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Recently, following Beauville's book (exercises iv.(1),(2)) I have been working on Hirzebruch surfaces (from the algebraic geometry point of view) and I had to compute the space of global sections of several linear systems. For instance, if $h$ is a section of $\mathbb{P}^1$ and $f$ is a fibre, then I would be looking for $h^0(\mathbb{F}_n,\vert h+kf\vert),\ k\geq 0$. The reason to do this was to find morphisms into projective space.

Also I was interested in knowing the usual stuff: whether the linear system had fixed points, whether it separated points and tangents, in which points it didn't...

My approach was to do it for $\mathbb{F}_0\cong \mathbb{P}^1\times \mathbb{P}^1$ and then by induction find it for the rest of $\mathbb{F}_n$ using elementary transformations.

It seemed to me a bit 'ad hoc' and I feel the only reason I could do this is because I had a very explicit knowledge of $P^1\times P^1$ and how to find the other surfaces from this one. If I had started with the image via that linear system into projective space, even with lots of information about it, I doubt I had been able to find so much information or even understand which curves were linearly equivalent.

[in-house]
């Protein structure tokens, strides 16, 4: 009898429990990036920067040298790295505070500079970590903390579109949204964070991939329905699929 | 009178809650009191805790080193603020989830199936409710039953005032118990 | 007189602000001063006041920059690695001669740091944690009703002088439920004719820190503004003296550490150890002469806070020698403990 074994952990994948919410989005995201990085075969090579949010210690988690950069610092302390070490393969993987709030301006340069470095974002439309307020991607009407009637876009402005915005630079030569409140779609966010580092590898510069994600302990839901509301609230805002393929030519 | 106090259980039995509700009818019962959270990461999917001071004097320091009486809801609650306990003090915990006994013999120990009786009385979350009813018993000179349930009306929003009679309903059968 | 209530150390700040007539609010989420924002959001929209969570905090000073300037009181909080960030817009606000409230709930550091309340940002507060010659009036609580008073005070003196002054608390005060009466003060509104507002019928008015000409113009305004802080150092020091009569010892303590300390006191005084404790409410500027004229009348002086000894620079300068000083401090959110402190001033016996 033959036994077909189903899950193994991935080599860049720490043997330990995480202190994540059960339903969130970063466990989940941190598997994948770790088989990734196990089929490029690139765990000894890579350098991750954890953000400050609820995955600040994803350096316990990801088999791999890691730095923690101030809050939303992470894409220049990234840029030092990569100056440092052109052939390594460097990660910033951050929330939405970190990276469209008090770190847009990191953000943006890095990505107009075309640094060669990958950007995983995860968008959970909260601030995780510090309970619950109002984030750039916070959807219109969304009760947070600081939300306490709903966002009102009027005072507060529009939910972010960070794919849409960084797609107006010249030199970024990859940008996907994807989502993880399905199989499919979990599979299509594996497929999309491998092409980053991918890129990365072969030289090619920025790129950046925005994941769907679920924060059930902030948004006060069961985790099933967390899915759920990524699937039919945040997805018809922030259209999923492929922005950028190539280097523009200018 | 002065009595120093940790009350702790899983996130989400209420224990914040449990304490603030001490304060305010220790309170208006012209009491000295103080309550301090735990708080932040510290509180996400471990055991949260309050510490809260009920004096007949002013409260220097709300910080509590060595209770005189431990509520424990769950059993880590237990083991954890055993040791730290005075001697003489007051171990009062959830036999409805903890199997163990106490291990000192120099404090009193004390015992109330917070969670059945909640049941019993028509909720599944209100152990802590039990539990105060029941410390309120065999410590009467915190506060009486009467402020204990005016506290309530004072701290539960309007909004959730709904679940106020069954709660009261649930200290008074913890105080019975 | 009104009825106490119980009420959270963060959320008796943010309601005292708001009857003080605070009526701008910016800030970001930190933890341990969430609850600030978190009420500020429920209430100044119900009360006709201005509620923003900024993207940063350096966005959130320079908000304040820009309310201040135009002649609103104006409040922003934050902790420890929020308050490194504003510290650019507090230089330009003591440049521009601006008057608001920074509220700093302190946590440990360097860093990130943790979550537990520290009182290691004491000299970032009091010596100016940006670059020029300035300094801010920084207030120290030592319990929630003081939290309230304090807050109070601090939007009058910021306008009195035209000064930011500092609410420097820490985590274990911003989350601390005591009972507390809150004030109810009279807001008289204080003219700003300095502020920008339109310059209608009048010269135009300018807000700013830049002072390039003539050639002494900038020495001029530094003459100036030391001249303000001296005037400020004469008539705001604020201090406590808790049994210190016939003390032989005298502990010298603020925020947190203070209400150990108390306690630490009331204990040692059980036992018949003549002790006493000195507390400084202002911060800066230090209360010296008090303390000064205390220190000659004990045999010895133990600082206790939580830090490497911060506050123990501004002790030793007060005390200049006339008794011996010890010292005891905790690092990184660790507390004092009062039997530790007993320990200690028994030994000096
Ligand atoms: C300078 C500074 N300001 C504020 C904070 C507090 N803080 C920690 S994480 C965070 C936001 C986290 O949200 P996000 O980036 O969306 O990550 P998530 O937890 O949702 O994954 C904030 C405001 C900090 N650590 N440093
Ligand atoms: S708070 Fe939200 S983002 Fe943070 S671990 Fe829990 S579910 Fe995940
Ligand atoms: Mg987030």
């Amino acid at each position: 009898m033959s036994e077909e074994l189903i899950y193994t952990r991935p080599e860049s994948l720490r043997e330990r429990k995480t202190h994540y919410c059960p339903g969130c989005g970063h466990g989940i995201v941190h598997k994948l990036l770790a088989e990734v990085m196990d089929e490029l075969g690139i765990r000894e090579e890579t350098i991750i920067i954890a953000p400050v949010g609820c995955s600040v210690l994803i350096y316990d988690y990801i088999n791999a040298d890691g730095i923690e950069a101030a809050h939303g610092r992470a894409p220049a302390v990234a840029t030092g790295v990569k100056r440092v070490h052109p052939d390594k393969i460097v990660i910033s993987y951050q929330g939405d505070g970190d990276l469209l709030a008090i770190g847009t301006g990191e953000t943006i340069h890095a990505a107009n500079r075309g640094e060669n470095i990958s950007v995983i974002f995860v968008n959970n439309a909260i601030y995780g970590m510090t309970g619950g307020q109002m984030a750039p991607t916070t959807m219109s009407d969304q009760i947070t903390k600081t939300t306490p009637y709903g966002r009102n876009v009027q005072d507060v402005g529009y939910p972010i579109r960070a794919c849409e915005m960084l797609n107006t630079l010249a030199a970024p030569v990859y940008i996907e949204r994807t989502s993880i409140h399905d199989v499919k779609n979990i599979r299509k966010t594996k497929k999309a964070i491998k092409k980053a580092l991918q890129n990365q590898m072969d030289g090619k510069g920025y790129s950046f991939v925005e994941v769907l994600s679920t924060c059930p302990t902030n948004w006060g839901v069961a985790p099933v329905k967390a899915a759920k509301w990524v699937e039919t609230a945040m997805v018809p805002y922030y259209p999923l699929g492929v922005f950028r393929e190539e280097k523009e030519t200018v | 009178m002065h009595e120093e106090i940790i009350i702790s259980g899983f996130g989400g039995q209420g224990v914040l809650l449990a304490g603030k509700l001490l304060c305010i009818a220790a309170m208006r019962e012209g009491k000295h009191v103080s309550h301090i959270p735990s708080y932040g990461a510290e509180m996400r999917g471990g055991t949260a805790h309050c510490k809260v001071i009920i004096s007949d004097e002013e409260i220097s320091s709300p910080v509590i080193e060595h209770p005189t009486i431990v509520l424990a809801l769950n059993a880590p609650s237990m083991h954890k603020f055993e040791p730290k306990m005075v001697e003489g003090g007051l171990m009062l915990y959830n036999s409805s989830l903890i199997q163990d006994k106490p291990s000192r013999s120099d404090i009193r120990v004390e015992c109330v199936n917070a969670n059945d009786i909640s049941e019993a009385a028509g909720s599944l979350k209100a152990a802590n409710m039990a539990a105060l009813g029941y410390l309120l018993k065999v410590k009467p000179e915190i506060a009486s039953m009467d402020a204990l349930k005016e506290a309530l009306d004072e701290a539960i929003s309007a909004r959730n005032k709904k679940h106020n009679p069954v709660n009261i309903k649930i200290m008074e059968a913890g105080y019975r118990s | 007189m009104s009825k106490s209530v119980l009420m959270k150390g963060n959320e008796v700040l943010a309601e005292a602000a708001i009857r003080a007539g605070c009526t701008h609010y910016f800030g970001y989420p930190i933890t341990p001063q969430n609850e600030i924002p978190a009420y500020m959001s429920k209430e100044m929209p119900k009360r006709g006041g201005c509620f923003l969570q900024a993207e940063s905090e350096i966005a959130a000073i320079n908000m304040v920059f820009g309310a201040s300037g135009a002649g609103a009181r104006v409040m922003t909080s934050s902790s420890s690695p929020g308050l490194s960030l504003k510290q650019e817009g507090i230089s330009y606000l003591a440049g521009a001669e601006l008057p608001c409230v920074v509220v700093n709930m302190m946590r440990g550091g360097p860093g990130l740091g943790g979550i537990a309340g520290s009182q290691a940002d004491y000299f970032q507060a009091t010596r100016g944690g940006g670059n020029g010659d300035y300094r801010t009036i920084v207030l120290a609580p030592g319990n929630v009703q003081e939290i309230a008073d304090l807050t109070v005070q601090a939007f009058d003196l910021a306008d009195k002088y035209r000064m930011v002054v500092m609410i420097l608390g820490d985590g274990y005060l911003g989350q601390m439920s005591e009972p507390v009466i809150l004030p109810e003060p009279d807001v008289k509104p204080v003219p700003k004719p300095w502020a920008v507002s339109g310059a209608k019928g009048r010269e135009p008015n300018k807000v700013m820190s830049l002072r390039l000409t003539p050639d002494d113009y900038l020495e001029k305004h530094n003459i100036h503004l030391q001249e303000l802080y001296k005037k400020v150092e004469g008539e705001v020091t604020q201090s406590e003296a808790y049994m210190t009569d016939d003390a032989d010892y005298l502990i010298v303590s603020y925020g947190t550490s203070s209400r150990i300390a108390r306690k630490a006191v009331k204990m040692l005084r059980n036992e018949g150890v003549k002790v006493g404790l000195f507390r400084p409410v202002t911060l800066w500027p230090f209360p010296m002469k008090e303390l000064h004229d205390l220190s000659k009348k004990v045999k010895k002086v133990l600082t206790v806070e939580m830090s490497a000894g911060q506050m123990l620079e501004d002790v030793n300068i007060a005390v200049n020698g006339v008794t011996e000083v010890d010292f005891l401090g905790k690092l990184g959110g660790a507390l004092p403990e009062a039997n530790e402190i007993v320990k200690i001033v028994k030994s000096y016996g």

Question: Are there methods to find information (dimension, base points, incidence) about linear systems of divisors in a surface given (some) explicit information about the geometry of that surface? By information I mean configuration of lines, degree, whether it has curves embedded inside, intersection of particular curves...

I am aware this is a bit of a vague question, but that is precisely the point, I do not seek solutions to particular examples but tools that work for as many surfaces as possible.

Also, I do not look for methods that apply to rational surfaces by looking at curves in the plane.

Answers which are general to higher dimensions are valuable too.

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By "$h$ is a section" you mean a section with self-intersection $n$? –  rita Jul 12 '11 at 11:59